The safety profession continues to evolve as its practitioners adapt to the changing world of work and business, apply advancements in science and technology, and respond to world events. Yet, regardless of the era, safety professionals consistently demonstrate strong dedication to making the world a safer, healthier place.
Physician Alice Hamilton established the disciplines of industrial hygiene and industrial toxicology in the U.S. with little or no direct power during her intense investigative years. This article from the 2004 Professional Safety archives discusses Hamilton’s success and how today’s OSH professionals can gain insight into leadership from this public health pioneer.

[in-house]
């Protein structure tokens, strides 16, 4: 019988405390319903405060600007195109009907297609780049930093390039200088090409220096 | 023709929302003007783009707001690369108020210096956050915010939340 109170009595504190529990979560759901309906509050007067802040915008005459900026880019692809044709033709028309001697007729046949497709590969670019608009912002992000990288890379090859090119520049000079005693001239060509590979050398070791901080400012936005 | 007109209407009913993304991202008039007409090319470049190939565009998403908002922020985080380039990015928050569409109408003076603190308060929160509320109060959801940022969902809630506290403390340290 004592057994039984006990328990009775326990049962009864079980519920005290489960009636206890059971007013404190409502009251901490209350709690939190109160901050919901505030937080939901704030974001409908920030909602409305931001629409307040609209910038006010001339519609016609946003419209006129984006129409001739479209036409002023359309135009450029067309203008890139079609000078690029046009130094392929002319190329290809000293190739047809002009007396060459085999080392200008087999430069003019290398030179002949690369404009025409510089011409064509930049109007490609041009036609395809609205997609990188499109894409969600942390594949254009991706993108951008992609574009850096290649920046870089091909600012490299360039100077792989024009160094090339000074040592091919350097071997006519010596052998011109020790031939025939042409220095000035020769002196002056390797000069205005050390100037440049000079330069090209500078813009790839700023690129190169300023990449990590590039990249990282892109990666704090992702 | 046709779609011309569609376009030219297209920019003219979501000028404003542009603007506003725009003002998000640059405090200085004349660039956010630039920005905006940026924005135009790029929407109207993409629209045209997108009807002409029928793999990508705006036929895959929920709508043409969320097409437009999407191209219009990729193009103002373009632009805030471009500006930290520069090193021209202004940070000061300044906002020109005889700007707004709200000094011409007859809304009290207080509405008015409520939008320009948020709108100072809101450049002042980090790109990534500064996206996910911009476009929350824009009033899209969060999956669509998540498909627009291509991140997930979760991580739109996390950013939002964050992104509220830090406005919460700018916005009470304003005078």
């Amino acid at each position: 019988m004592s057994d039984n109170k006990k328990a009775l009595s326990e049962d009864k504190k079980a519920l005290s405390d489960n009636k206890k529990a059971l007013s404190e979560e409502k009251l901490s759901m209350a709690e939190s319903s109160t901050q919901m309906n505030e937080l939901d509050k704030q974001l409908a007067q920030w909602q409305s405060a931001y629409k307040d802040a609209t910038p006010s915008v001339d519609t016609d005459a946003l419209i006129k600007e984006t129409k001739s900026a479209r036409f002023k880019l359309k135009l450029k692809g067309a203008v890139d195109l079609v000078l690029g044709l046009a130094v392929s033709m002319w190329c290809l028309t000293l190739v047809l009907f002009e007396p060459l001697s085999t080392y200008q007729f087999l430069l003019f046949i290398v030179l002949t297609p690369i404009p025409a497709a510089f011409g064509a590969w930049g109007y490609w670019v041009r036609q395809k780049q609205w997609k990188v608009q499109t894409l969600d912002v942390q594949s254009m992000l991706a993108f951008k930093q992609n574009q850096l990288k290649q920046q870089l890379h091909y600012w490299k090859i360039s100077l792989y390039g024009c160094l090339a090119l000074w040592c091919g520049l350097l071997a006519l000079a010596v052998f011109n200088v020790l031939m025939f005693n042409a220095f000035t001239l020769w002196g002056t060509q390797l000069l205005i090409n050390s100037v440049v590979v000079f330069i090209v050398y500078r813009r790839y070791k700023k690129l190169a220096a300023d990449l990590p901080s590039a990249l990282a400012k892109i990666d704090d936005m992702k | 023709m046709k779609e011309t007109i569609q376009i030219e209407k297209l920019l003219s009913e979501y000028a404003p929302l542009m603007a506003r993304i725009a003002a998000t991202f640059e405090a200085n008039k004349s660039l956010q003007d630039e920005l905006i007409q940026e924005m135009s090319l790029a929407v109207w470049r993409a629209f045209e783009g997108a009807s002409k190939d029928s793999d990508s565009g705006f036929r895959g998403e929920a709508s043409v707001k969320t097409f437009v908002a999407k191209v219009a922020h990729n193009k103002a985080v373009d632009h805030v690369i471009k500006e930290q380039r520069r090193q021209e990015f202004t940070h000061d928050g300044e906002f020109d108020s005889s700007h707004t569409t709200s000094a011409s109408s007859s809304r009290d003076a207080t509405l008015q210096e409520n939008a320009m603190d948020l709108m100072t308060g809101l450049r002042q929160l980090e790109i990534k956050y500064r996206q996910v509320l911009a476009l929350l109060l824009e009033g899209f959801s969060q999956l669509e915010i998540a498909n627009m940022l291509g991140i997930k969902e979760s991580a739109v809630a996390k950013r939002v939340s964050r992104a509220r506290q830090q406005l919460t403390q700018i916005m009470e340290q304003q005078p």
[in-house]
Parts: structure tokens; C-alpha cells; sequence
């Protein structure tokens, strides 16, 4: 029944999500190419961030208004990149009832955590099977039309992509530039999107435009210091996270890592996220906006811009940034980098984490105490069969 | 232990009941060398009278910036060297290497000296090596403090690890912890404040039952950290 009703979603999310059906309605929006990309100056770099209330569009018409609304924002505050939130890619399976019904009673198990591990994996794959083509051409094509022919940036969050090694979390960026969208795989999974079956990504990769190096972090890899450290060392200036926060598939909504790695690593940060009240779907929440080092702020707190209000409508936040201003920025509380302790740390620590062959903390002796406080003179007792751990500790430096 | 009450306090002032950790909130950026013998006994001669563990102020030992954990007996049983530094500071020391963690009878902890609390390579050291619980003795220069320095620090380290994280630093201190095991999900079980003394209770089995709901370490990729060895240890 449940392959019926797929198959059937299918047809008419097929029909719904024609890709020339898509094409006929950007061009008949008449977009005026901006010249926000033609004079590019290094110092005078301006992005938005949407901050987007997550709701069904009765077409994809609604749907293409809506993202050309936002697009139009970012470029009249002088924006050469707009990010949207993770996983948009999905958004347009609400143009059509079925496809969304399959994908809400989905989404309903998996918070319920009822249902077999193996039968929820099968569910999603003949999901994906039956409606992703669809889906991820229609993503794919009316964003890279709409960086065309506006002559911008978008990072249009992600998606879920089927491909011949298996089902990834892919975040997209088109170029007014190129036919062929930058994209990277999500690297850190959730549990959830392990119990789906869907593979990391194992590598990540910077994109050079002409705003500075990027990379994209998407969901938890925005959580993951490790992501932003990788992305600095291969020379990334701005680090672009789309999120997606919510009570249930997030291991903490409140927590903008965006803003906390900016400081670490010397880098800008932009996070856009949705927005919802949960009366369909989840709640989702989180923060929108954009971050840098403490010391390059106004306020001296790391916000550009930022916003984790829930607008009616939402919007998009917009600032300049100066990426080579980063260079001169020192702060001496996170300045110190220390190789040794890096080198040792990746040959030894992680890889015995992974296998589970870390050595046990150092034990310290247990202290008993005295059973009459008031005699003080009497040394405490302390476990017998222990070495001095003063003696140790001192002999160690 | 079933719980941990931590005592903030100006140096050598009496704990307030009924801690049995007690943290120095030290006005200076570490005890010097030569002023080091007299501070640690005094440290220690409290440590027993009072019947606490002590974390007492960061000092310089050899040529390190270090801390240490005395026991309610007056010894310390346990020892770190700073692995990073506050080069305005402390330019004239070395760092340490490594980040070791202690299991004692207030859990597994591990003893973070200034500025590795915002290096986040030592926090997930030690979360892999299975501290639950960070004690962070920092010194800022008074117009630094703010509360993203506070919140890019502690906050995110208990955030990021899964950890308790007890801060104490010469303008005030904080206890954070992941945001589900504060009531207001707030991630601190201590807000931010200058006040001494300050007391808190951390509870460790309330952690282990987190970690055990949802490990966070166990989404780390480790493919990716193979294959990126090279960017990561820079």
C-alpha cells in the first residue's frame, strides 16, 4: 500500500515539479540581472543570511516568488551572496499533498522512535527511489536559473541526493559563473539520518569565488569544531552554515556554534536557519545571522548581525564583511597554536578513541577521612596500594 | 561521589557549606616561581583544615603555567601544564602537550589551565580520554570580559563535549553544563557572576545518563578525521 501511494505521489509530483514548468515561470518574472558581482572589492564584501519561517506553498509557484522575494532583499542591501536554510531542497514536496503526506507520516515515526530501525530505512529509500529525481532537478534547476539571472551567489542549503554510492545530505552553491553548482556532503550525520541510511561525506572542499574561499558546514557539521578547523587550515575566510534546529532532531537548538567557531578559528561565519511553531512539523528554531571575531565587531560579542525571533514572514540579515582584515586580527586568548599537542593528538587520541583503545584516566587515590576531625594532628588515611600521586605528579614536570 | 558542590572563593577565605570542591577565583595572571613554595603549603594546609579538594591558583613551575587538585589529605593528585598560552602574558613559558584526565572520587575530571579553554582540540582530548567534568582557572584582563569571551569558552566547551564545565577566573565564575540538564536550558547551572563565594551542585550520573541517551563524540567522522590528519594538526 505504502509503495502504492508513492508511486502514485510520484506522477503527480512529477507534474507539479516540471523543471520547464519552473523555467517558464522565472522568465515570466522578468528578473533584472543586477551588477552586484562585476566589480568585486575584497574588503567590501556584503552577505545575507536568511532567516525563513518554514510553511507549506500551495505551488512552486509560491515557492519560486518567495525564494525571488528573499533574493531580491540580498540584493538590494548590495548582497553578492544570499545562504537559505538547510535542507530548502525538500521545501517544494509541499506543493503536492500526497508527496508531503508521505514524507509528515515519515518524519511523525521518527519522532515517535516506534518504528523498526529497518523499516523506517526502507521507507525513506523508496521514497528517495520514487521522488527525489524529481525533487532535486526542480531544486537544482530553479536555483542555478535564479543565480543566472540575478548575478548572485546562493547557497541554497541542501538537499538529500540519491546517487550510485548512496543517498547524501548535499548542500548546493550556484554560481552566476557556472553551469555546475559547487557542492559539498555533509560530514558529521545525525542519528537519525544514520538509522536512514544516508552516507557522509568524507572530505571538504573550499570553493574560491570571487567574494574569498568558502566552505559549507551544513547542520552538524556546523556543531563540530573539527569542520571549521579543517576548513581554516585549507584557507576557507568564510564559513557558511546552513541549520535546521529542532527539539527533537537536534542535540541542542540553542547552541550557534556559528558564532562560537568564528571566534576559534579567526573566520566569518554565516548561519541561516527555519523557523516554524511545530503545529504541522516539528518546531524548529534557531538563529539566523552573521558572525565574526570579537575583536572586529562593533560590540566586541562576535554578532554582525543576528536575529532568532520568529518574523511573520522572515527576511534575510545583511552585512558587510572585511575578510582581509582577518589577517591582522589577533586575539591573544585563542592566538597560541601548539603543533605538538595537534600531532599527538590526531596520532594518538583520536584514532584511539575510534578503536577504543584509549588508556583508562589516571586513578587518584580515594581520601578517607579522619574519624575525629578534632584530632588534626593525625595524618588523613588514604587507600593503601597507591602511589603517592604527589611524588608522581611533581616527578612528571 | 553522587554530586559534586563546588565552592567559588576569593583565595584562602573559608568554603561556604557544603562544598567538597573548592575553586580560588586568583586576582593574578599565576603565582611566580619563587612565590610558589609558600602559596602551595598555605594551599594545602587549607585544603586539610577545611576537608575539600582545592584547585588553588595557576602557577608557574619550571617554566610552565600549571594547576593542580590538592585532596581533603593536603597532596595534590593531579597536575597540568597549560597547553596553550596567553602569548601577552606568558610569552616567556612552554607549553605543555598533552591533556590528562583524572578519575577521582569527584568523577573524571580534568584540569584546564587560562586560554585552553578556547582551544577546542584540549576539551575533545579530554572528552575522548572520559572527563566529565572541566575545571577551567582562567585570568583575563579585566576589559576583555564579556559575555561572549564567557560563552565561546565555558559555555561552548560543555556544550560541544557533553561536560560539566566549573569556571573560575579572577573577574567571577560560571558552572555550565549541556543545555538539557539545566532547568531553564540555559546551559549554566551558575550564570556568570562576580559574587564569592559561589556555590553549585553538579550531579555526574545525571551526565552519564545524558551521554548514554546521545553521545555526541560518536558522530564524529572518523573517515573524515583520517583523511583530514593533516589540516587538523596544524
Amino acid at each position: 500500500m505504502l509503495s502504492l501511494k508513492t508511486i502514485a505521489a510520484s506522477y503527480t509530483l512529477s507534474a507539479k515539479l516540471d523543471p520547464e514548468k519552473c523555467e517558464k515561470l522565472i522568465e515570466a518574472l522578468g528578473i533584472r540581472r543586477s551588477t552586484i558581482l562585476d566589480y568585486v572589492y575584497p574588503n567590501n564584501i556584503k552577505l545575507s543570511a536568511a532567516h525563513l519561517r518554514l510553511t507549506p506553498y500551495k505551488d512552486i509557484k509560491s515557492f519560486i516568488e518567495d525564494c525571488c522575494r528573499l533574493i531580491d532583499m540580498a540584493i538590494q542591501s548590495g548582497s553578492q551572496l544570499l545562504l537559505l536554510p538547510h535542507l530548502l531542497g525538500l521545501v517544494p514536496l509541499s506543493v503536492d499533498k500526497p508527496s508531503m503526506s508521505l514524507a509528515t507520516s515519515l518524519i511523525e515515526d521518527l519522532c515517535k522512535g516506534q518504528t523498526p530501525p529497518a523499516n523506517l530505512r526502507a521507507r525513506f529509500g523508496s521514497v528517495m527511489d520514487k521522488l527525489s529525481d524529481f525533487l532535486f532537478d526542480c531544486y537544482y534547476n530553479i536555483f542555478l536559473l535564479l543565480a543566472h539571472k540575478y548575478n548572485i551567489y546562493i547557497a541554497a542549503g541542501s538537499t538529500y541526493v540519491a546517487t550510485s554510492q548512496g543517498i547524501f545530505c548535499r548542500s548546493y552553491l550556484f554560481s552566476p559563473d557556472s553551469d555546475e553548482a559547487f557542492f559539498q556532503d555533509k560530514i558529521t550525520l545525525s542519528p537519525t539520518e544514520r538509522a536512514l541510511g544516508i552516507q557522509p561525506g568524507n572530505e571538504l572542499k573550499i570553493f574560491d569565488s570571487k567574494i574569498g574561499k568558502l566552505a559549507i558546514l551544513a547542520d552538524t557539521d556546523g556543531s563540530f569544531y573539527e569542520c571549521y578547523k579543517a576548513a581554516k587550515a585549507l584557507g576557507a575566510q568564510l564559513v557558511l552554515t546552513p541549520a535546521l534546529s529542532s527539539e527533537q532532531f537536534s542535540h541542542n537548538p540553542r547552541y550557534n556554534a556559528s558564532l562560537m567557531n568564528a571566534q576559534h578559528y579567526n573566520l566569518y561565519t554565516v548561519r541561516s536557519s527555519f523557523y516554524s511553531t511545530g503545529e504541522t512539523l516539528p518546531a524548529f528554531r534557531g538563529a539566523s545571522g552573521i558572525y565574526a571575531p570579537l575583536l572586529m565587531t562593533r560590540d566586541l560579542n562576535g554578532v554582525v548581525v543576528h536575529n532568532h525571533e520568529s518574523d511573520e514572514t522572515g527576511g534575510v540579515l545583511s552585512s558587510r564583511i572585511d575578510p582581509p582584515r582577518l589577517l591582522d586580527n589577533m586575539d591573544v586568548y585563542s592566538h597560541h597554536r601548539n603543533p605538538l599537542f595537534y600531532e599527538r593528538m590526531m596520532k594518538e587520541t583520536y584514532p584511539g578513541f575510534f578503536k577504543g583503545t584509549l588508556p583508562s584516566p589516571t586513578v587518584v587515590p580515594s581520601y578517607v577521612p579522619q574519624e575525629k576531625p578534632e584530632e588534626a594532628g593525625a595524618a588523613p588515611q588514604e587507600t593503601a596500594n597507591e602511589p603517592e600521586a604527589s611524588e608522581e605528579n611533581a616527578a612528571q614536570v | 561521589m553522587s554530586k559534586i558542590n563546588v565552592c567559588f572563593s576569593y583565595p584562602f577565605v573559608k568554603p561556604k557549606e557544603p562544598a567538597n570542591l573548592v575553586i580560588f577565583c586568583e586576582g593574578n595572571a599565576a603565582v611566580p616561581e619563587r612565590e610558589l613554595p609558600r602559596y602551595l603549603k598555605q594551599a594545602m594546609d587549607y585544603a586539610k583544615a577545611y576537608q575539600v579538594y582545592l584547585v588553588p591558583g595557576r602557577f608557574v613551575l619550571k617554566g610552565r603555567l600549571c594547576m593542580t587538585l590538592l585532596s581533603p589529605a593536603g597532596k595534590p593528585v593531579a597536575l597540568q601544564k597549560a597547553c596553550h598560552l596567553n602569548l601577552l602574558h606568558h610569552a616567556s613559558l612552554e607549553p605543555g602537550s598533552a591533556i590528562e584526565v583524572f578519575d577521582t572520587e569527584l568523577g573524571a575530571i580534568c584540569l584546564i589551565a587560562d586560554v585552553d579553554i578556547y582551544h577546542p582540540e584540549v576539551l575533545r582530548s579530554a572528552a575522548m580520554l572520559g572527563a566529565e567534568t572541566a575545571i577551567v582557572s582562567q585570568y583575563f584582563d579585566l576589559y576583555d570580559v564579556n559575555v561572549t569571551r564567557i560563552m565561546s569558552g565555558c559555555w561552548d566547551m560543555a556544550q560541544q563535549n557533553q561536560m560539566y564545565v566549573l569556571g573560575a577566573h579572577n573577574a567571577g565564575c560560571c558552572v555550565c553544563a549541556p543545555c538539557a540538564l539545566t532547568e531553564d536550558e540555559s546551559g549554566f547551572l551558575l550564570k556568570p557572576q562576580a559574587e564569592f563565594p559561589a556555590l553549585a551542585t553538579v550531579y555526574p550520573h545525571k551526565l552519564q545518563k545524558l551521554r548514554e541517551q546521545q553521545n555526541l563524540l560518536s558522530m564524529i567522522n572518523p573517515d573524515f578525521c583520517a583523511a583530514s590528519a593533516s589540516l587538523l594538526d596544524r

Physician Alice Hamilton (1869-1970) established the disciplines of industrial hygiene and industrial toxicology in the U.S. through her tireless efforts to identify occupational exposures to toxic materials in industrial settings. From her first teaching position in Chicago in 1897 through her retirement from Harvard in 1935 and subsequent consultant status at the U.S. Department of Labor, Hamilton exposed unsafe conditions involving chemicals such as phosphorus, lead, aniline dyes, picric acid and carbon disulfide (Moye, 1986). Yet, she was poorly resourced and had little or no direct power during her intense investigative years—the period from 1908 to 1919.
How was Hamilton able to influence the occupational health of a nation with little money or organizational status? Today’s OSH professional can gain insight into leadership without authority from this public health pioneer.